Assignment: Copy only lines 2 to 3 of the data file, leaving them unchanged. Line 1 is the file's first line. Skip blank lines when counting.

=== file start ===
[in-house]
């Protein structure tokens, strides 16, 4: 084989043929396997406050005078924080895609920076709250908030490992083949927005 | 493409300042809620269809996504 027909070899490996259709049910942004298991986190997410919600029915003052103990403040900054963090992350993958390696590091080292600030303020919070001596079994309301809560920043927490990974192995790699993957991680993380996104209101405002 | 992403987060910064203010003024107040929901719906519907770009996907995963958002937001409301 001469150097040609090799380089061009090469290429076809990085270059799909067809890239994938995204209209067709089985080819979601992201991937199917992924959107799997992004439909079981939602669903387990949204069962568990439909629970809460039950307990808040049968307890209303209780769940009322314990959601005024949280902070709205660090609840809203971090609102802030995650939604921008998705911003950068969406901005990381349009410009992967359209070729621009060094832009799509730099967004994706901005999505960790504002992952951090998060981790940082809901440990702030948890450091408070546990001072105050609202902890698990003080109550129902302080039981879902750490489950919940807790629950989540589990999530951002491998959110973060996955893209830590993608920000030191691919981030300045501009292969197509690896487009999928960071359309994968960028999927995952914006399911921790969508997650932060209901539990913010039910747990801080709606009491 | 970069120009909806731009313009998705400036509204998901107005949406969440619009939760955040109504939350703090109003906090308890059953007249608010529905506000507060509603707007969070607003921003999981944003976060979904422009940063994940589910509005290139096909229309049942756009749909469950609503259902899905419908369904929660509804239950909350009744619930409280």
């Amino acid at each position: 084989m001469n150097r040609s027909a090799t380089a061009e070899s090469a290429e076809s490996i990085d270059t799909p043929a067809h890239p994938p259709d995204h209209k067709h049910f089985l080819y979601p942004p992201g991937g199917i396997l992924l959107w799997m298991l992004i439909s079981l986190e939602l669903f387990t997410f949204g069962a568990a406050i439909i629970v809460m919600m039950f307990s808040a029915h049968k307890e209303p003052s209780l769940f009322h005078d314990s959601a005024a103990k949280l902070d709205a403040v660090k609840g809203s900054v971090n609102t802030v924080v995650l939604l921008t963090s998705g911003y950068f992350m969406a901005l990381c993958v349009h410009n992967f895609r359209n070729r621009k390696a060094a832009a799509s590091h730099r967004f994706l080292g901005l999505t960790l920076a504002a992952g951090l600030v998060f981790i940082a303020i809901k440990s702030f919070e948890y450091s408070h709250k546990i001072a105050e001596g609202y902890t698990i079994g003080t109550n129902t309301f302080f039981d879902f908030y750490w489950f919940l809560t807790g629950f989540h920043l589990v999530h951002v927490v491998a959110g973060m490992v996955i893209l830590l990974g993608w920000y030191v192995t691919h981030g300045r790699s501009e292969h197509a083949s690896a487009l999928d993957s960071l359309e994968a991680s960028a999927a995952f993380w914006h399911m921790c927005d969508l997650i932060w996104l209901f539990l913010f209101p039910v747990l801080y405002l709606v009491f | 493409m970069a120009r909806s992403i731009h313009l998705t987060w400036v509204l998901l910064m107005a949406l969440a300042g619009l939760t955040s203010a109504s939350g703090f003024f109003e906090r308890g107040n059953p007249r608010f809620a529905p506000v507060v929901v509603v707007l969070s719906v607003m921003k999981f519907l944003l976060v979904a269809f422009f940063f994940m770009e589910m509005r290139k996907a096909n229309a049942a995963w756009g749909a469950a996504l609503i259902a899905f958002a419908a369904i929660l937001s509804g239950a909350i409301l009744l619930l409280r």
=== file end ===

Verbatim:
């Protein structure tokens, strides 16, 4: 084989043929396997406050005078924080895609920076709250908030490992083949927005 | 493409300042809620269809996504 027909070899490996259709049910942004298991986190997410919600029915003052103990403040900054963090992350993958390696590091080292600030303020919070001596079994309301809560920043927490990974192995790699993957991680993380996104209101405002 | 992403987060910064203010003024107040929901719906519907770009996907995963958002937001409301 001469150097040609090799380089061009090469290429076809990085270059799909067809890239994938995204209209067709089985080819979601992201991937199917992924959107799997992004439909079981939602669903387990949204069962568990439909629970809460039950307990808040049968307890209303209780769940009322314990959601005024949280902070709205660090609840809203971090609102802030995650939604921008998705911003950068969406901005990381349009410009992967359209070729621009060094832009799509730099967004994706901005999505960790504002992952951090998060981790940082809901440990702030948890450091408070546990001072105050609202902890698990003080109550129902302080039981879902750490489950919940807790629950989540589990999530951002491998959110973060996955893209830590993608920000030191691919981030300045501009292969197509690896487009999928960071359309994968960028999927995952914006399911921790969508997650932060209901539990913010039910747990801080709606009491 | 970069120009909806731009313009998705400036509204998901107005949406969440619009939760955040109504939350703090109003906090308890059953007249608010529905506000507060509603707007969070607003921003999981944003976060979904422009940063994940589910509005290139096909229309049942756009749909469950609503259902899905419908369904929660509804239950909350009744619930409280």
């Amino acid at each position: 084989m001469n150097r040609s027909a090799t380089a061009e070899s090469a290429e076809s490996i990085d270059t799909p043929a067809h890239p994938p259709d995204h209209k067709h049910f089985l080819y979601p942004p992201g991937g199917i396997l992924l959107w799997m298991l992004i439909s079981l986190e939602l669903f387990t997410f949204g069962a568990a406050i439909i629970v809460m919600m039950f307990s808040a029915h049968k307890e209303p003052s209780l769940f009322h005078d314990s959601a005024a103990k949280l902070d709205a403040v660090k609840g809203s900054v971090n609102t802030v924080v995650l939604l921008t963090s998705g911003y950068f992350m969406a901005l990381c993958v349009h410009n992967f895609r359209n070729r621009k390696a060094a832009a799509s590091h730099r967004f994706l080292g901005l999505t960790l920076a504002a992952g951090l600030v998060f981790i940082a303020i809901k440990s702030f919070e948890y450091s408070h709250k546990i001072a105050e001596g609202y902890t698990i079994g003080t109550n129902t309301f302080f039981d879902f908030y750490w489950f919940l809560t807790g629950f989540h920043l589990v999530h951002v927490v491998a959110g973060m490992v996955i893209l830590l990974g993608w920000y030191v192995t691919h981030g300045r790699s501009e292969h197509a083949s690896a487009l999928d993957s960071l359309e994968a991680s960028a999927a995952f993380w914006h399911m921790c927005d969508l997650i932060w996104l209901f539990l913010f209101p039910v747990l801080y405002l709606v009491f | 493409m970069a120009r909806s992403i731009h313009l998705t987060w400036v509204l998901l910064m107005a949406l969440a300042g619009l939760t955040s203010a109504s939350g703090f003024f109003e906090r308890g107040n059953p007249r608010f809620a529905p506000v507060v929901v509603v707007l969070s719906v607003m921003k999981f519907l944003l976060v979904a269809f422009f940063f994940m770009e589910m509005r290139k996907a096909n229309a049942a995963w756009g749909a469950a996504l609503i259902a899905f958002a419908a369904i929660l937001s509804g239950a909350i409301l009744l619930l409280r």